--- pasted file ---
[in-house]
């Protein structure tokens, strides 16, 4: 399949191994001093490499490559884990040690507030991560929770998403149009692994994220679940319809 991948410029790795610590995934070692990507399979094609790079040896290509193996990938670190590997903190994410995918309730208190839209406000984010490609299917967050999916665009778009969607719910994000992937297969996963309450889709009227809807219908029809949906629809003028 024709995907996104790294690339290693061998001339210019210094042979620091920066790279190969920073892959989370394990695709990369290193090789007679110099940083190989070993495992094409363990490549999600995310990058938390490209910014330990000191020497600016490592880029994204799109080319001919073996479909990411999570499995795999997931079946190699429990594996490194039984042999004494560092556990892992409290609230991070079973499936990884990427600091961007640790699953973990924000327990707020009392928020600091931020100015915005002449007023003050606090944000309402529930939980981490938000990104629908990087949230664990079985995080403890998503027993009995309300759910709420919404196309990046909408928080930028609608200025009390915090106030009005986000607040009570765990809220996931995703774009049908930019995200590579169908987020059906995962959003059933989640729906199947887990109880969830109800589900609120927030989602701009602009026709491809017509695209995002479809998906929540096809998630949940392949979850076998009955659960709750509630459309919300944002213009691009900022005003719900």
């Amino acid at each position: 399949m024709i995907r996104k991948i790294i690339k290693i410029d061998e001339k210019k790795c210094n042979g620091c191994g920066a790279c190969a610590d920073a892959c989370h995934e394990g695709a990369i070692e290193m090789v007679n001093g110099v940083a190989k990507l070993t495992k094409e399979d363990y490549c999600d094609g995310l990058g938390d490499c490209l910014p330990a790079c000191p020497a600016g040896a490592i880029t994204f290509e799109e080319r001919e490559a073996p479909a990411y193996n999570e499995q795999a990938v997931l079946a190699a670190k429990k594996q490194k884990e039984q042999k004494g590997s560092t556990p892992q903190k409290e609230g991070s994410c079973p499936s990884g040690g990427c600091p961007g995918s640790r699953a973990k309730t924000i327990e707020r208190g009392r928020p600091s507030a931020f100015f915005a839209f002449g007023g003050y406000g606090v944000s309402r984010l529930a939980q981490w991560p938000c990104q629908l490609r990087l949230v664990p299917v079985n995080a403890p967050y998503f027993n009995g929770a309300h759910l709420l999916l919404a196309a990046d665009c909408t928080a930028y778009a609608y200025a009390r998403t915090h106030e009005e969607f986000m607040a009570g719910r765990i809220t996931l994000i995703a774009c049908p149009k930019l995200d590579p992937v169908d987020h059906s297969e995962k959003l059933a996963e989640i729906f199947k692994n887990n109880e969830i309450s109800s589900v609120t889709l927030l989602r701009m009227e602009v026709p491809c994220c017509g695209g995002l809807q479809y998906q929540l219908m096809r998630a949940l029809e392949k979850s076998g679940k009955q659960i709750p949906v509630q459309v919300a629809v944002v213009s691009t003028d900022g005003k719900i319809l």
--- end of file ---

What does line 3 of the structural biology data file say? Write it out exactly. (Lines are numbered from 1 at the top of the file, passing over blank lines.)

């Amino acid at each position: 399949m024709i995907r996104k991948i790294i690339k290693i410029d061998e001339k210019k790795c210094n042979g620091c191994g920066a790279c190969a610590d920073a892959c989370h995934e394990g695709a990369i070692e290193m090789v007679n001093g110099v940083a190989k990507l070993t495992k094409e399979d363990y490549c999600d094609g995310l990058g938390d490499c490209l910014p330990a790079c000191p020497a600016g040896a490592i880029t994204f290509e799109e080319r001919e490559a073996p479909a990411y193996n999570e499995q795999a990938v997931l079946a190699a670190k429990k594996q490194k884990e039984q042999k004494g590997s560092t556990p892992q903190k409290e609230g991070s994410c079973p499936s990884g040690g990427c600091p961007g995918s640790r699953a973990k309730t924000i327990e707020r208190g009392r928020p600091s507030a931020f100015f915005a839209f002449g007023g003050y406000g606090v944000s309402r984010l529930a939980q981490w991560p938000c990104q629908l490609r990087l949230v664990p299917v079985n995080a403890p967050y998503f027993n009995g929770a309300h759910l709420l999916l919404a196309a990046d665009c909408t928080a930028y778009a609608y200025a009390r998403t915090h106030e009005e969607f986000m607040a009570g719910r765990i809220t996931l994000i995703a774009c049908p149009k930019l995200d590579p992937v169908d987020h059906s297969e995962k959003l059933a996963e989640i729906f199947k692994n887990n109880e969830i309450s109800s589900v609120t889709l927030l989602r701009m009227e602009v026709p491809c994220c017509g695209g995002l809807q479809y998906q929540l219908m096809r998630a949940l029809e392949k979850s076998g679940k009955q659960i709750p949906v509630q459309v919300a629809v944002v213009s691009t003028d900022g005003k719900i319809l």